time for 30 45 seconds. Maintain cruise airspeed. At the end of your
"outbound timing" make a turn to intercept the initial approach course inbound.
TAILRADIALTURN (see Figure 659). Proceed inbound to the IAF.
Figure 659 Maneuvering Turn
Arc/Radial Intercepts On some TACAN approaches, missed approaches and departure
procedures, you will be required to fly an arc and then intercept a radial (inbound or outbound)
from that arc. In this situation you have to decide when to start your turn off the arc to intercept
the radial. You should already be familiar with judging turns off an arc based on needle and CDI
movements. However, there is a more refined method available. This method utilizes Radial
Spacing (Appendix C) and Radius of Turn (pg. 6 58).
Figure 660 illustrates a typical situation. Determine when to turn off the arc to fly inbound on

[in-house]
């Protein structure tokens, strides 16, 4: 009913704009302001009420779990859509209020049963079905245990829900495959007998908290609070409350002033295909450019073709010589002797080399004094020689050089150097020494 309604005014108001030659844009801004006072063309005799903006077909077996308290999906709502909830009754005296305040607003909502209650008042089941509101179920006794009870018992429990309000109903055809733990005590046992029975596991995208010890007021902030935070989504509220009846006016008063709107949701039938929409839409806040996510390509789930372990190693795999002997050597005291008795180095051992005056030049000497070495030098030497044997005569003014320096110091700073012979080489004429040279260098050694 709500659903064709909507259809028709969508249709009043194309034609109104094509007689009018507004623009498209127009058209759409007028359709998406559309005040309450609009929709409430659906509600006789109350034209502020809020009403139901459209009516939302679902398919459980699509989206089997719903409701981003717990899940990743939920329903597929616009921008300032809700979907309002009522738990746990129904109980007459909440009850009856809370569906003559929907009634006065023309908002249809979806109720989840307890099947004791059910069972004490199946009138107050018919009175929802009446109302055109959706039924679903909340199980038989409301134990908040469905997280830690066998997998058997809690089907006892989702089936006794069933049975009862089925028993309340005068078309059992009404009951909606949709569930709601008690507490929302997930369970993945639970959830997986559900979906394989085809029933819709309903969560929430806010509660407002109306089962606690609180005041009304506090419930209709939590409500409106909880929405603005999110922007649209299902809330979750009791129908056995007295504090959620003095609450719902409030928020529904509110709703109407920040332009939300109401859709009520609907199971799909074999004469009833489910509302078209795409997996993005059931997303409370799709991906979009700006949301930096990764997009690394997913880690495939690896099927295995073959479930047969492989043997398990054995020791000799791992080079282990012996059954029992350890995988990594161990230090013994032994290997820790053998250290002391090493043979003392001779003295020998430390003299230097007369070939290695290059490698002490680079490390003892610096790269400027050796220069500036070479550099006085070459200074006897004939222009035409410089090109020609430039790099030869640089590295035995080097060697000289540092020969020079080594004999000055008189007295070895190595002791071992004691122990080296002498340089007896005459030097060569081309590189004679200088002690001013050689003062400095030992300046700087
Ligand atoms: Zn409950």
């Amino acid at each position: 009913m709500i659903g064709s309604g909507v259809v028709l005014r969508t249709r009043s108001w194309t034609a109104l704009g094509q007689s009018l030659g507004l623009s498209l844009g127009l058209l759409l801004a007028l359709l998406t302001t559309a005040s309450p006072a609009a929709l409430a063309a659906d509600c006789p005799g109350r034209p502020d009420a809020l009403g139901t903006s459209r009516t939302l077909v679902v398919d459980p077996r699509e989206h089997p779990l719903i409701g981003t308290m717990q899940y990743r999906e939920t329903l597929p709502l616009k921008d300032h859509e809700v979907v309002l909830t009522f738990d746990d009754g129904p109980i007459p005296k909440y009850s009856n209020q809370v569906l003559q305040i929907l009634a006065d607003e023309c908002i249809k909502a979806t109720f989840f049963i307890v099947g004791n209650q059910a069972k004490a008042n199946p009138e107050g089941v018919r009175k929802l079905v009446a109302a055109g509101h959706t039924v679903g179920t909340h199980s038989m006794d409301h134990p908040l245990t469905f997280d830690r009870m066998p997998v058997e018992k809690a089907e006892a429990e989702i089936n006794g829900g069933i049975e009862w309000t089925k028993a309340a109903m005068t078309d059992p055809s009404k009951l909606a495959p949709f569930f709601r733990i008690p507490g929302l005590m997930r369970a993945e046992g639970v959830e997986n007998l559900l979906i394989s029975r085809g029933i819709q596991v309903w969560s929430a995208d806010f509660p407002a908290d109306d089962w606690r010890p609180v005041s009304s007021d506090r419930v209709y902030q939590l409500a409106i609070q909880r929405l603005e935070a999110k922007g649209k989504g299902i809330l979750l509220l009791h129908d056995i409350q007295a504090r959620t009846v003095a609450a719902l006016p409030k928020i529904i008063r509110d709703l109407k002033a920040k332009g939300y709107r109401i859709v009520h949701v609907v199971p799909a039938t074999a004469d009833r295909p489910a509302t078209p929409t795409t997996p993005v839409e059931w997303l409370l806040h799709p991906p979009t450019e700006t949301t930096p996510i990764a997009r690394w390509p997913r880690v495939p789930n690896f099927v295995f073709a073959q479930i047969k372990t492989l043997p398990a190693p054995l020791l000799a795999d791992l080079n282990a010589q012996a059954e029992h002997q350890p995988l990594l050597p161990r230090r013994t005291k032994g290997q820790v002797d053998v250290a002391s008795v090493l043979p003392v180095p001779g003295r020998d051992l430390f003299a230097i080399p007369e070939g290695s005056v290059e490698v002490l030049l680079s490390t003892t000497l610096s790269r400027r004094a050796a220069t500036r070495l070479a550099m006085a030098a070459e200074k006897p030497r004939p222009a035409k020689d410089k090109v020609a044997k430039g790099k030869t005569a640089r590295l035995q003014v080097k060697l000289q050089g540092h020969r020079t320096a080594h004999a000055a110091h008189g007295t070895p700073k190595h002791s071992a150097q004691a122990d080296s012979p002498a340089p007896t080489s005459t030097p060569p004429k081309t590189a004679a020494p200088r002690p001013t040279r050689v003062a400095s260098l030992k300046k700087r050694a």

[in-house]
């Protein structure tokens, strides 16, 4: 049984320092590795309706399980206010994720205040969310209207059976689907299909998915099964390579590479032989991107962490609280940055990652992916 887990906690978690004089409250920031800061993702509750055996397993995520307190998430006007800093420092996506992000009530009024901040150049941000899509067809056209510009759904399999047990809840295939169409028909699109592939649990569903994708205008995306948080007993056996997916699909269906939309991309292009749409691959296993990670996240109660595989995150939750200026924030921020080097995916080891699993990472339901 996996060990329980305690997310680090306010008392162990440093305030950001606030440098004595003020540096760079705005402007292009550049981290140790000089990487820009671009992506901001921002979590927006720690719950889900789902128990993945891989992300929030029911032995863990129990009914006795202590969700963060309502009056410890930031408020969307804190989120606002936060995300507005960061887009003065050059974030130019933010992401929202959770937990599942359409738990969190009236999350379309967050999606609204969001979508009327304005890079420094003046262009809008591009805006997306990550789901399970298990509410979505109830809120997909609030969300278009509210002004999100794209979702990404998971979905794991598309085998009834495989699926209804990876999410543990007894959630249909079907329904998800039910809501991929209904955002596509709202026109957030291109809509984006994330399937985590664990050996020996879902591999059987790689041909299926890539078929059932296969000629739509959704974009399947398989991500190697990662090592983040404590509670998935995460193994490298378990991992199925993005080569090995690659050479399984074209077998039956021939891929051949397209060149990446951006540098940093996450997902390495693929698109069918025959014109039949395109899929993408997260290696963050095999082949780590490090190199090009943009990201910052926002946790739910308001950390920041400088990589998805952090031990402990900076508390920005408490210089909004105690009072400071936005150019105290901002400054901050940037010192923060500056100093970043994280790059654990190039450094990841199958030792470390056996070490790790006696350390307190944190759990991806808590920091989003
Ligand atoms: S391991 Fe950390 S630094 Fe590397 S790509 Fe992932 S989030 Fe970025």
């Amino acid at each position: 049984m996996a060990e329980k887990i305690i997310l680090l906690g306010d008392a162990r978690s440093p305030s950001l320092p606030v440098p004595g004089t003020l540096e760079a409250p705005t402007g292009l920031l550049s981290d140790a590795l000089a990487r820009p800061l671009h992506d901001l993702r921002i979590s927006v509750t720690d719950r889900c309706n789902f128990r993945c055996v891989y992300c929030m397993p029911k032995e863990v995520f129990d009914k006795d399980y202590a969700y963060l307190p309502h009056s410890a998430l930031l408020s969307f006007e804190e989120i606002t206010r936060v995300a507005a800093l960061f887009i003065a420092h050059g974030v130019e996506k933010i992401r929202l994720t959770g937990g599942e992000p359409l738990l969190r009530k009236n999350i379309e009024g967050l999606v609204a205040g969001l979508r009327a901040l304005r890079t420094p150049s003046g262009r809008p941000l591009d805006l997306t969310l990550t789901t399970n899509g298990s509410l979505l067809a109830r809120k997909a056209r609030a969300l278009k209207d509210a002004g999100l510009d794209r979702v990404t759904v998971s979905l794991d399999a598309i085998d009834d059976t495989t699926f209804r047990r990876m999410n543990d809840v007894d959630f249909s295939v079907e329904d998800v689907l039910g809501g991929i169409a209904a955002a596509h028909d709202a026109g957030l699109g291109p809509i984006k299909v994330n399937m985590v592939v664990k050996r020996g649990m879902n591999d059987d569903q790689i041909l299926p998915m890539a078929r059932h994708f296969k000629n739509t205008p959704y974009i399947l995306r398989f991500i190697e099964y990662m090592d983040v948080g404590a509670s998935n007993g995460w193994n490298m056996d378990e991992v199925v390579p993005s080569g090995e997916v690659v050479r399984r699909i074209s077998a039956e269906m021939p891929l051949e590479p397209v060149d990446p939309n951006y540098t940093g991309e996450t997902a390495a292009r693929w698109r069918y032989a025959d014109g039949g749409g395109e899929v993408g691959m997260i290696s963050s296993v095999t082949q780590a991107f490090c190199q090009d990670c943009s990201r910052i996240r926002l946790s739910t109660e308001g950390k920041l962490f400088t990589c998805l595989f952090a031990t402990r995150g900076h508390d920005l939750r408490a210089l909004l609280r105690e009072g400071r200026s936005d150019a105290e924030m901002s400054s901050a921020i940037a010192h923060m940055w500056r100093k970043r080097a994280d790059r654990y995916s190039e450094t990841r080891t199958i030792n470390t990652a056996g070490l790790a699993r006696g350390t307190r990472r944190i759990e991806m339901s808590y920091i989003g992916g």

the 360º radial (180º course).
Determining Lead Radials:
Determine the number of radials per mile. Recall from Appendix C that 60
divided by DME equals the number of radials in one mile.
In this example: 60/12 = Five radials per mile on the 12 DME arc.
Calculate the turn radius of the aircraft. This is 5% of the groundspeed. At 120
knots, the turn radius is .6 NM.
Multiply the turn radius by the number of radials per mile. .6 NM X 5
radials/NM = 3 radials
6-98 RADIO INSTRUMENT FLIGHT PROCEDURES